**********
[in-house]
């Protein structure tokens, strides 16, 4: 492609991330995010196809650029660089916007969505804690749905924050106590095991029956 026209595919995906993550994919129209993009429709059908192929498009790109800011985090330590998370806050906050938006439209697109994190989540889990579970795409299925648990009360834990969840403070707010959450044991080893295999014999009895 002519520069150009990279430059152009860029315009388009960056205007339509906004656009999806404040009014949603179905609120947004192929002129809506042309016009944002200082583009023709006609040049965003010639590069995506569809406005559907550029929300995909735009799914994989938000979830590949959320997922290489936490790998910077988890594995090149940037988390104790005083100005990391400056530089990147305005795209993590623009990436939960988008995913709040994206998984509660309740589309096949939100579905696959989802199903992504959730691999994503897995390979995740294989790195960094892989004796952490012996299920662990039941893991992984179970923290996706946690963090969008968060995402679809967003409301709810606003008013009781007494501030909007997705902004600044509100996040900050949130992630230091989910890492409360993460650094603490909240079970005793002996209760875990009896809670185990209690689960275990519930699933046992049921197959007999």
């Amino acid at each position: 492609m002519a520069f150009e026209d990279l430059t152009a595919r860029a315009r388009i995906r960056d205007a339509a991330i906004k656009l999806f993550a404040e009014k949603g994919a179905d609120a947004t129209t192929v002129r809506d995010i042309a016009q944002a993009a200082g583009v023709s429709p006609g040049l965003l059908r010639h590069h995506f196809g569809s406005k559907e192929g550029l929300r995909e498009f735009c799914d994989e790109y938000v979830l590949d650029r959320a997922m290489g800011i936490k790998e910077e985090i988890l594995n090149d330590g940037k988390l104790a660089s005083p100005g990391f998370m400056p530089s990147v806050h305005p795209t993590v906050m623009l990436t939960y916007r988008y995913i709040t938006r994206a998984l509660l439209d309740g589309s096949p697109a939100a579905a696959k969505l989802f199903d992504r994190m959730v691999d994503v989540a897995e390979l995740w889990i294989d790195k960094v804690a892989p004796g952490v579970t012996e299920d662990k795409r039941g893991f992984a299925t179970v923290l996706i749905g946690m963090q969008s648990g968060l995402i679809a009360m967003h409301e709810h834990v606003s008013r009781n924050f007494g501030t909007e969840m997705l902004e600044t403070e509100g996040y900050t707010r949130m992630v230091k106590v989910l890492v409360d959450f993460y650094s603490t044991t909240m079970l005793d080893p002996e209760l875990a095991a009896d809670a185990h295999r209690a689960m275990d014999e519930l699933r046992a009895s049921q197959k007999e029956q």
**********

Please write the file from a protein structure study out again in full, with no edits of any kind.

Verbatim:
[in-house]
């Protein structure tokens, strides 16, 4: 492609991330995010196809650029660089916007969505804690749905924050106590095991029956 026209595919995906993550994919129209993009429709059908192929498009790109800011985090330590998370806050906050938006439209697109994190989540889990579970795409299925648990009360834990969840403070707010959450044991080893295999014999009895 002519520069150009990279430059152009860029315009388009960056205007339509906004656009999806404040009014949603179905609120947004192929002129809506042309016009944002200082583009023709006609040049965003010639590069995506569809406005559907550029929300995909735009799914994989938000979830590949959320997922290489936490790998910077988890594995090149940037988390104790005083100005990391400056530089990147305005795209993590623009990436939960988008995913709040994206998984509660309740589309096949939100579905696959989802199903992504959730691999994503897995390979995740294989790195960094892989004796952490012996299920662990039941893991992984179970923290996706946690963090969008968060995402679809967003409301709810606003008013009781007494501030909007997705902004600044509100996040900050949130992630230091989910890492409360993460650094603490909240079970005793002996209760875990009896809670185990209690689960275990519930699933046992049921197959007999």
């Amino acid at each position: 492609m002519a520069f150009e026209d990279l430059t152009a595919r860029a315009r388009i995906r960056d205007a339509a991330i906004k656009l999806f993550a404040e009014k949603g994919a179905d609120a947004t129209t192929v002129r809506d995010i042309a016009q944002a993009a200082g583009v023709s429709p006609g040049l965003l059908r010639h590069h995506f196809g569809s406005k559907e192929g550029l929300r995909e498009f735009c799914d994989e790109y938000v979830l590949d650029r959320a997922m290489g800011i936490k790998e910077e985090i988890l594995n090149d330590g940037k988390l104790a660089s005083p100005g990391f998370m400056p530089s990147v806050h305005p795209t993590v906050m623009l990436t939960y916007r988008y995913i709040t938006r994206a998984l509660l439209d309740g589309s096949p697109a939100a579905a696959k969505l989802f199903d992504r994190m959730v691999d994503v989540a897995e390979l995740w889990i294989d790195k960094v804690a892989p004796g952490v579970t012996e299920d662990k795409r039941g893991f992984a299925t179970v923290l996706i749905g946690m963090q969008s648990g968060l995402i679809a009360m967003h409301e709810h834990v606003s008013r009781n924050f007494g501030t909007e969840m997705l902004e600044t403070e509100g996040y900050t707010r949130m992630v230091k106590v989910l890492v409360d959450f993460y650094s603490t044991t909240m079970l005793d080893p002996e209760l875990a095991a009896d809670a185990h295999r209690a689960m275990d014999e519930l699933r046992a009895s049921q197959k007999e029956q």